Filing a Claim
Before filing a claim, you should have some idea what your chances are of collecting if you are awarded a judgment. A judgment does not mean automatic payment. There are often cases where the collection of money is difficult, if not impossible. The party you sued may be penniless or bankrupt; may have gone out of business or left town; may not earn enough for you to garnish wages; or for other reasons it may be impossible to make the defendant pay. Income such as welfare benefits, unemployment benefits, social security, etc. cannot be garnished.
Before coming to the court be sure you have the following:
- Bring all paperwork with the proper number of copies.
- The filing fee, plus service fee (see fee schedule). When filing by mail, send check or money order for filing fee made payable to the 31st District Court.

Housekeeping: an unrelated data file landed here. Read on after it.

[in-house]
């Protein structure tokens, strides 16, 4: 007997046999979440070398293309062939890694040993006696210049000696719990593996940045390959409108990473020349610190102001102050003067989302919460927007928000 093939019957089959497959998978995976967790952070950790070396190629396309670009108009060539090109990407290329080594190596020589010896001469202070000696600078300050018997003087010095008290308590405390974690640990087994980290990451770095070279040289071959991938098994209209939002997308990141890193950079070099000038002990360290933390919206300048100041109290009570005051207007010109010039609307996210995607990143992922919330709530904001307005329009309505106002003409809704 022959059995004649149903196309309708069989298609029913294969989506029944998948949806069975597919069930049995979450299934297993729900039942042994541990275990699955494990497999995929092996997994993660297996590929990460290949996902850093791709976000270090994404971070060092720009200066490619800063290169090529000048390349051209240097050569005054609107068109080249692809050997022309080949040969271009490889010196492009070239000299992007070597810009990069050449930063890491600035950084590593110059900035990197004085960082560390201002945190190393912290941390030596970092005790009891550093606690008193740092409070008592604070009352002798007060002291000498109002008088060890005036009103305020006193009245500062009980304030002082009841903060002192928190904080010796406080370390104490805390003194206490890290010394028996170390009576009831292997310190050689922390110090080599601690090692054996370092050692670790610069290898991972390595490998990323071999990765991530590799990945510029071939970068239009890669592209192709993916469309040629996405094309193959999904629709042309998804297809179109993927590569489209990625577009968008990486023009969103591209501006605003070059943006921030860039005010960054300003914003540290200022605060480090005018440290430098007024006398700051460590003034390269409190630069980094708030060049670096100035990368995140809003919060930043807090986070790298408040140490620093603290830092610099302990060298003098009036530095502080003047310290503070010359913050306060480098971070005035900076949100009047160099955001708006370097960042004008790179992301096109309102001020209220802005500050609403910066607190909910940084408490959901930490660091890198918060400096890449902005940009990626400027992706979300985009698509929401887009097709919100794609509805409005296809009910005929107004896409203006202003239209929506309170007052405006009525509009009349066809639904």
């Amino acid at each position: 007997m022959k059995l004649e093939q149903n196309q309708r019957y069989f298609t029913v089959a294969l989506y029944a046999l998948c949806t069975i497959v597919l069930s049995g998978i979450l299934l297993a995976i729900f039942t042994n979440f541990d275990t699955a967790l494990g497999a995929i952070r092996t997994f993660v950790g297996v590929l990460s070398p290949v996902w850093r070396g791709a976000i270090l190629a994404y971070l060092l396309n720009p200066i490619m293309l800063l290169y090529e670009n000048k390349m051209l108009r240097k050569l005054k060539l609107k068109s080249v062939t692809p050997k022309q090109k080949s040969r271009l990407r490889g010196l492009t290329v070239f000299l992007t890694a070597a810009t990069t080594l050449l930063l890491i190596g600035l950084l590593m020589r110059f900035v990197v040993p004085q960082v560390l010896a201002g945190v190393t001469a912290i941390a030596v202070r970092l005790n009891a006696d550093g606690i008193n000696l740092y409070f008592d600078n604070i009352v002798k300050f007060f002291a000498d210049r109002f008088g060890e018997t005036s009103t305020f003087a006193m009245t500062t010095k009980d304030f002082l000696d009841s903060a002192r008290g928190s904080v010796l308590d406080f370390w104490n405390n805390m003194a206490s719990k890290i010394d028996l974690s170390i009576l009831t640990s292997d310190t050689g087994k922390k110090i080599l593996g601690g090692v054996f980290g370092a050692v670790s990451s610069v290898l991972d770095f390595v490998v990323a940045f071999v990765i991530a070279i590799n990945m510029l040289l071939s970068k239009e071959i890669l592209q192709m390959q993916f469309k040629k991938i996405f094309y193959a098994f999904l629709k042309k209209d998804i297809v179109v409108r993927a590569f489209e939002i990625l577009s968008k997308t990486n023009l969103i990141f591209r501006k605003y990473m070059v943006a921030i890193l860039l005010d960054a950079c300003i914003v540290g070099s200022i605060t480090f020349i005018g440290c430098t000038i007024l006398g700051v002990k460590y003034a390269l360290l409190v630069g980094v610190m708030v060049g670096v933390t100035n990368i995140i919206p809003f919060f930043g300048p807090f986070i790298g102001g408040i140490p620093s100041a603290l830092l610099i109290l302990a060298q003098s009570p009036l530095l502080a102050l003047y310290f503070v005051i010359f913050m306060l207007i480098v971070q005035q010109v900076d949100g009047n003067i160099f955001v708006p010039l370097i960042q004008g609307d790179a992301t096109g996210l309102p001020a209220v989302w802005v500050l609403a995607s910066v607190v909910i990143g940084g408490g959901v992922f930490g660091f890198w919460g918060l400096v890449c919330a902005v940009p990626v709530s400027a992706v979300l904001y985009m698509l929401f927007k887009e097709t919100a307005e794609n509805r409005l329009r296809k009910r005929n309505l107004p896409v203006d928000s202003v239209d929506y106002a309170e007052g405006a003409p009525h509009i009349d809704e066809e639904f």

- Defendant's full and correct first and last name.
- Defendant's current address (route or post office box numbers are not sufficient when you want a process server to make personal services). If you furnish an incorrect address and the court officer attempts service, he or she is allowed by law to charge you for his or her time.
- Amount of claim and pertinent dates.
- A brief and concise statement detailing the nature of the claim. You have the responsibility to prove two things to the Court. First, liability: Why should the defendant be obligated to pay the money you claim? Second, damages: What is the exact amount of the money owed?
When the Claim is filed, a hearing date will be set in accordance with relevant statute and court rule.
The Defendant will be served in one of the two ways:
- A copy is left with them personally by a process server or any legally competent adult who is not a party or an officer of a corporate party.
- The notice is mailed by certified mail with a return receipt requested. If certified mail is not picked up by the defendant you may want to have a process server try to make service after a new hearing date is scheduled.